• The motor vehicle or the equipment poses some risk to the motor vehicle safety, and
• It can exist in a group of motor vehicles of the same manufacture or design, or items of equipment of the same manufacture or type.

Examples of Safety-Related Defects that Can Result in Auto Recalls

Auto recalls can be the result of many different safety-related defects in automobiles or their parts. Some examples include the following:

• Steering components of the vehicle break suddenly resulting in partial or complete loss of control over the motor vehicle.
• Accelerator controls that stick or break.
• Issues with the fuel system components, mainly in their susceptibility to any crash damage, which results in leakage of fuel and can potential result in motor vehicle fires.
• Wheels that break or crack, which results in a loss of control over the vehicle.
• Windshield wiper assemblies that do not properly operate.
• Engine cooling fan blades that unexpectedly break resulting in injury to people working on a motor vehicle.
• Seats and/or seat backs which fail unexpectedly during regular use.
• Radios and air conditioners that do not operate properly.
• Ordinary use or wear of vehicle equipment that has to be maintained, inspected, or replaced periodically such as batteries, shock absorbers, exhaust systems and brake pads and shoes. 
• Excessive oil consumption.
• Body panel or nonstructural rust. 
• Quality of paint defects or cosmetic blemishes. 

The Start of Auto Recalls

Most decisions to conduct auto recalls and remedies of a safety defect are made by manufacturers voluntarily before any involvement by the US National Highway Traffic Safety Administration. Through their own inspection procedures, tests, and information gathering systems, auto manufacturers often discover that some safety defect exists in the vehicle or its equipment or that the safety standard requirement has not been correctly met. If a safety defect is discovered and auto recalls are necessary, the vehicle manufacturer must file a public report that describes the safety-related defect or the noncompliance with the federal motor vehicle safety standard, the events that resulted in the determination of the auto recall, the involved motor vehicle or motor vehicle equipment population, a description of the auto recall’s remedy, and a schedule for auto recalls. After auto recalls, manufacturers are required to attempt to notify owners of the recalled products. For auto recalls of motor vehicles, that means manufacturers must combine their own records of motor vehicle purchasers with the current state motor vehicle registration information. For motor vehicle equipment, where there are no state registration records, manufacturers must notify the distribution chain and all known purchasers of the recalled motor vehicle equipment. If an owner of a vehicle subject to any auto recalls does not receive a notification, the manufacturer is then obligated to provide a free remedy for the vehicle or equipment.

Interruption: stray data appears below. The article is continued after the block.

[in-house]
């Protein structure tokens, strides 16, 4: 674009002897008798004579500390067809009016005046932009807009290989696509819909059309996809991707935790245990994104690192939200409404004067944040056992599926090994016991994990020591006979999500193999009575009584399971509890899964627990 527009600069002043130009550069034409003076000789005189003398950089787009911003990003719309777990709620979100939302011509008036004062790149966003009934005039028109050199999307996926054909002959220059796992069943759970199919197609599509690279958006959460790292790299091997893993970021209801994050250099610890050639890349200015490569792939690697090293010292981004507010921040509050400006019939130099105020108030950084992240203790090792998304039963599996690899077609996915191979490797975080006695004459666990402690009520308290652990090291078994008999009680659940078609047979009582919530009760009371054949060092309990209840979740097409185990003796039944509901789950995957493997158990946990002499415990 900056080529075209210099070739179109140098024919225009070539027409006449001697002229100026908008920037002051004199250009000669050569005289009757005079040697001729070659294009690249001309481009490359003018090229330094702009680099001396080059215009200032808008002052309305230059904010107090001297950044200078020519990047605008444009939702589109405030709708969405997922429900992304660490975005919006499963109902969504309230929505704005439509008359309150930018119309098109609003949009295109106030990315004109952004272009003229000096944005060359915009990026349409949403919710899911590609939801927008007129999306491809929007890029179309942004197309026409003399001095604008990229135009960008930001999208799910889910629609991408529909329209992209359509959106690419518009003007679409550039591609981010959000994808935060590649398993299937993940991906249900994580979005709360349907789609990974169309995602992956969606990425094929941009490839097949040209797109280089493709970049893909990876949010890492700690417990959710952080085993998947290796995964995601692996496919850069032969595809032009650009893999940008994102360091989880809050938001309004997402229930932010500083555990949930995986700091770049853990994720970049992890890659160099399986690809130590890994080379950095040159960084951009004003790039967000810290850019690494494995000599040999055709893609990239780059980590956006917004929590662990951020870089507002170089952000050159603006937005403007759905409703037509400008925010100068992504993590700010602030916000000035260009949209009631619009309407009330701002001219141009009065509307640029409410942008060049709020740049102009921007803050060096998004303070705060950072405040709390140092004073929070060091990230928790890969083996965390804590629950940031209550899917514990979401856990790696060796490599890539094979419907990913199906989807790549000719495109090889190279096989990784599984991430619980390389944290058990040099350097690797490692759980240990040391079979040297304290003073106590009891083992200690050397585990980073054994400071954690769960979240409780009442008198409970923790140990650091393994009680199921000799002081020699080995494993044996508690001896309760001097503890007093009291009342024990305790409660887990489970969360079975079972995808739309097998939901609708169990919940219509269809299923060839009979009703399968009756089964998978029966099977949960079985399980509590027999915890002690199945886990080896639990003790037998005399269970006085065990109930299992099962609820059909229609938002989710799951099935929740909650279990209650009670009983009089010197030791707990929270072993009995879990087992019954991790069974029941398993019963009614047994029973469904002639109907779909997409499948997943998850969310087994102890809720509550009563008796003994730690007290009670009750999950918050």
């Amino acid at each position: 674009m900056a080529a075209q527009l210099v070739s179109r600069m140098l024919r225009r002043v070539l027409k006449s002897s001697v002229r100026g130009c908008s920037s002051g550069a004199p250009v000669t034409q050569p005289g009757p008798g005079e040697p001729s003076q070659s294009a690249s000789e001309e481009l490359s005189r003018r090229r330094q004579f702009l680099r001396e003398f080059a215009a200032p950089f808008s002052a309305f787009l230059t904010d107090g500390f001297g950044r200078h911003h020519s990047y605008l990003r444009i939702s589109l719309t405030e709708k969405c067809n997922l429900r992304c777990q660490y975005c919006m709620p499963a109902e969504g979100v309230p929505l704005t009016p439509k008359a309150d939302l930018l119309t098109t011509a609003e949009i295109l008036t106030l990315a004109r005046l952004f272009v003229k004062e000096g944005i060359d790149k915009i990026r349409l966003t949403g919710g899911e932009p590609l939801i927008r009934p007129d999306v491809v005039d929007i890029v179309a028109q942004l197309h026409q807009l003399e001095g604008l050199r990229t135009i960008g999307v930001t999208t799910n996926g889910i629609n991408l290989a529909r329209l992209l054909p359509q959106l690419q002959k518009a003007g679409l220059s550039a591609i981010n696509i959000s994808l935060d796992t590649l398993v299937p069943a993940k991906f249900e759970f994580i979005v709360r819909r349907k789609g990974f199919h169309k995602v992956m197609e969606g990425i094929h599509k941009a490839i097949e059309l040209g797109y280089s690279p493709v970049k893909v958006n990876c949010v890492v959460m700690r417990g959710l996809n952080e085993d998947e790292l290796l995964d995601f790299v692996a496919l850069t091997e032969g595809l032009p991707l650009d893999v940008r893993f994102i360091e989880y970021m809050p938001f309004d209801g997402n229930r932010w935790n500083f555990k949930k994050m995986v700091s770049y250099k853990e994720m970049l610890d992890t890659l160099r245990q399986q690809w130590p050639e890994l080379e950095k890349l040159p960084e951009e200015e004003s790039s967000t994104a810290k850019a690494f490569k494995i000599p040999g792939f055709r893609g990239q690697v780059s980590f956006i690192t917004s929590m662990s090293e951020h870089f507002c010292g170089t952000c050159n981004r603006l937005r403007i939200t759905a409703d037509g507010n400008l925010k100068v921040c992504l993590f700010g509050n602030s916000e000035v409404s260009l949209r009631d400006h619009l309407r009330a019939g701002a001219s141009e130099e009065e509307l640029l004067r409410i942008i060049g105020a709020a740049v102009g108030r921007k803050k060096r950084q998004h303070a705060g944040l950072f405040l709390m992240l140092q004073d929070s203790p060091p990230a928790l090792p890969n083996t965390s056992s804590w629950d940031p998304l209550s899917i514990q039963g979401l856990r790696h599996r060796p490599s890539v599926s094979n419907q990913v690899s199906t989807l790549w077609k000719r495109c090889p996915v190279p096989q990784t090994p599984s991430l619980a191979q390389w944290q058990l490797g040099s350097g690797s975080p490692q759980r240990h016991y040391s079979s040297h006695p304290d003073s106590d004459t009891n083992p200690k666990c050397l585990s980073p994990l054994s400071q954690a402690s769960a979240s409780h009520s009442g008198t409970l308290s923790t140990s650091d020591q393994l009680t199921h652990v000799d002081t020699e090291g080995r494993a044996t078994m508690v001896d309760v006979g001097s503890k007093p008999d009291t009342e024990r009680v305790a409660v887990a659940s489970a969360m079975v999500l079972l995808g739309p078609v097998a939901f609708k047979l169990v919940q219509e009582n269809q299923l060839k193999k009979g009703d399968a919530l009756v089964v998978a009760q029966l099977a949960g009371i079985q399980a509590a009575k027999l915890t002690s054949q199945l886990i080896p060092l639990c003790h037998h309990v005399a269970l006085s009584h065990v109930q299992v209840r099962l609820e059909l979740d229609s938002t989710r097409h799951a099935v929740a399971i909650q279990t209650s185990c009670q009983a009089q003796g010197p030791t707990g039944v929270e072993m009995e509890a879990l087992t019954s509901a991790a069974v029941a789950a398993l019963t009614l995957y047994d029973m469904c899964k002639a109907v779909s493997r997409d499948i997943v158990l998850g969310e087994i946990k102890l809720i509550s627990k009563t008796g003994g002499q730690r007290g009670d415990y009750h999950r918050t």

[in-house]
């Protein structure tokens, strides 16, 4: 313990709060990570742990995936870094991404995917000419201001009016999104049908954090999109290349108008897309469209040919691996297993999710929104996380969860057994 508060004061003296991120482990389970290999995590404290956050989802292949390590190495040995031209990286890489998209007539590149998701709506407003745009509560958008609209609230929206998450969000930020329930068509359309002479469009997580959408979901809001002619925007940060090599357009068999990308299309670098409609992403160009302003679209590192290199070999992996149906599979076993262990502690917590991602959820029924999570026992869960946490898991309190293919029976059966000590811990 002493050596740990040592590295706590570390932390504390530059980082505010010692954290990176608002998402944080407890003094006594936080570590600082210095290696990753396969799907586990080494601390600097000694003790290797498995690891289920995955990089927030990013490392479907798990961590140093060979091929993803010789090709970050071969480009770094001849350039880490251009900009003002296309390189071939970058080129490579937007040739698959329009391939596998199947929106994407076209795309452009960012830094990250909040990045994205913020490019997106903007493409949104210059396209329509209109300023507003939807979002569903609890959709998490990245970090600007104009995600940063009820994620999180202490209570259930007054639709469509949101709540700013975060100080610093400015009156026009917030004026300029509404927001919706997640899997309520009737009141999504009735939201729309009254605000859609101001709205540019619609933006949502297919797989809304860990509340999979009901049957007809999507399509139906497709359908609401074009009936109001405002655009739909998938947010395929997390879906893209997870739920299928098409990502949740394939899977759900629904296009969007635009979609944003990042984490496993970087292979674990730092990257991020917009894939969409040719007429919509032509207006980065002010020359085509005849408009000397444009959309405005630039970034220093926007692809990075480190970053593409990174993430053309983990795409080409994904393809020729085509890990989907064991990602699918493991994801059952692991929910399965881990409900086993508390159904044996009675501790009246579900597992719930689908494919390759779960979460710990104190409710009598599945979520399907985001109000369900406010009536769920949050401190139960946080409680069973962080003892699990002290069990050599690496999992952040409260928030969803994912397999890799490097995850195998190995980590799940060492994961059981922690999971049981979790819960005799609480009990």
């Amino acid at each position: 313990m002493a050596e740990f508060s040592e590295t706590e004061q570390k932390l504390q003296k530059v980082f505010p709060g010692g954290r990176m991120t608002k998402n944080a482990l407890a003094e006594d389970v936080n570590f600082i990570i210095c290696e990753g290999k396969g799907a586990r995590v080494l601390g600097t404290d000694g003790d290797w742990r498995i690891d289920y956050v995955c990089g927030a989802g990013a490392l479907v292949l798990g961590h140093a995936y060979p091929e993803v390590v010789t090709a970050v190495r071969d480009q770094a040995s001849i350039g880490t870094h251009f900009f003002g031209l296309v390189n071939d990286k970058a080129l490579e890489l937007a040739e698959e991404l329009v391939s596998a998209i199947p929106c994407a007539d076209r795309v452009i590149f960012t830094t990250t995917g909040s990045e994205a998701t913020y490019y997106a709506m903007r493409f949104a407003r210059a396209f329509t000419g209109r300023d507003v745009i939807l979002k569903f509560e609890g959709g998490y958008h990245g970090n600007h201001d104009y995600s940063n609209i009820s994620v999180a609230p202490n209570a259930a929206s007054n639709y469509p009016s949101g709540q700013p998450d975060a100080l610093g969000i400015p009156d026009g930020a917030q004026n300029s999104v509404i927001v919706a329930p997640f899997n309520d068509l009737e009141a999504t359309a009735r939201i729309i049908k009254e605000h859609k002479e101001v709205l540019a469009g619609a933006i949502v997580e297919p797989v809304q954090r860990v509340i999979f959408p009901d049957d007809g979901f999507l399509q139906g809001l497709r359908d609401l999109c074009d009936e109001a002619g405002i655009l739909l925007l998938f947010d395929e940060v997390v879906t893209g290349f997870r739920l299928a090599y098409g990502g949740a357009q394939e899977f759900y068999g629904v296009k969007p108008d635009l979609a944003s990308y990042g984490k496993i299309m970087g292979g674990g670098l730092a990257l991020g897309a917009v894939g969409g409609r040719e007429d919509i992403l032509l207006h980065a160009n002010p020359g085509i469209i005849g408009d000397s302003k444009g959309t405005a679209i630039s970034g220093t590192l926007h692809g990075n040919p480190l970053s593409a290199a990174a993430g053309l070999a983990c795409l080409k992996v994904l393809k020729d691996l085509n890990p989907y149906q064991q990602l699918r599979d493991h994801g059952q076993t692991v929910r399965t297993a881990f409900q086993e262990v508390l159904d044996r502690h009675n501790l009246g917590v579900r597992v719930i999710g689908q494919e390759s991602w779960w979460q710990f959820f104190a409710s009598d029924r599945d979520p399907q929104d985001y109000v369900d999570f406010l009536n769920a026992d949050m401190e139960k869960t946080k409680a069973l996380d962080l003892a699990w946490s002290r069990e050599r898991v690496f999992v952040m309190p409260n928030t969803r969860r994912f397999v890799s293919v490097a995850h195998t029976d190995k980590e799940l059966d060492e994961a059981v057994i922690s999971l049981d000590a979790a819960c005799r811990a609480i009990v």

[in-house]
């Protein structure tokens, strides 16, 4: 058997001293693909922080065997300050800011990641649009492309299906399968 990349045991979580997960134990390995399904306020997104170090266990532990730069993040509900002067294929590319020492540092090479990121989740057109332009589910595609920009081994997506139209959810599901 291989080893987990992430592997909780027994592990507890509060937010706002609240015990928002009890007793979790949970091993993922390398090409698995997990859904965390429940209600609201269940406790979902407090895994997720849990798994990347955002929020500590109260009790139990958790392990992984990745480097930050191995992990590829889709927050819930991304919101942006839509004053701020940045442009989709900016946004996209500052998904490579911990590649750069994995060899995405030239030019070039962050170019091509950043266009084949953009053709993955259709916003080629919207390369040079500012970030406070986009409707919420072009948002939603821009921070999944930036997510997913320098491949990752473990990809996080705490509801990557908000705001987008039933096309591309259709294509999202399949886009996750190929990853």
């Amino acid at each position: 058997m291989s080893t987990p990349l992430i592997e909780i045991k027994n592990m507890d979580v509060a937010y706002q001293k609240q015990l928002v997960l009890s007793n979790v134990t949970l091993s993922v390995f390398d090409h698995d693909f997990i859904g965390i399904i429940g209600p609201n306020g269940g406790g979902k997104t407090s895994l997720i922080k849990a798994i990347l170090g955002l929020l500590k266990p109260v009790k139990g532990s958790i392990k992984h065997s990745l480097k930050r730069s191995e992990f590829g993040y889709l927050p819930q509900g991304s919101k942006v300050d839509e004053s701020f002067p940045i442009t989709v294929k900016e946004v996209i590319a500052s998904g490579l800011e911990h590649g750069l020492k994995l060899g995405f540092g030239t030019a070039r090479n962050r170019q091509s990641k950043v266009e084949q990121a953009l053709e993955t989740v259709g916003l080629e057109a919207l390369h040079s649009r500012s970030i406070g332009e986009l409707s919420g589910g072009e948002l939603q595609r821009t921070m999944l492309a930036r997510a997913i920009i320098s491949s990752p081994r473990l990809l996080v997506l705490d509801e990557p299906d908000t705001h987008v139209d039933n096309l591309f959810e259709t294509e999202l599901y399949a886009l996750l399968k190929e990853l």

Related Topics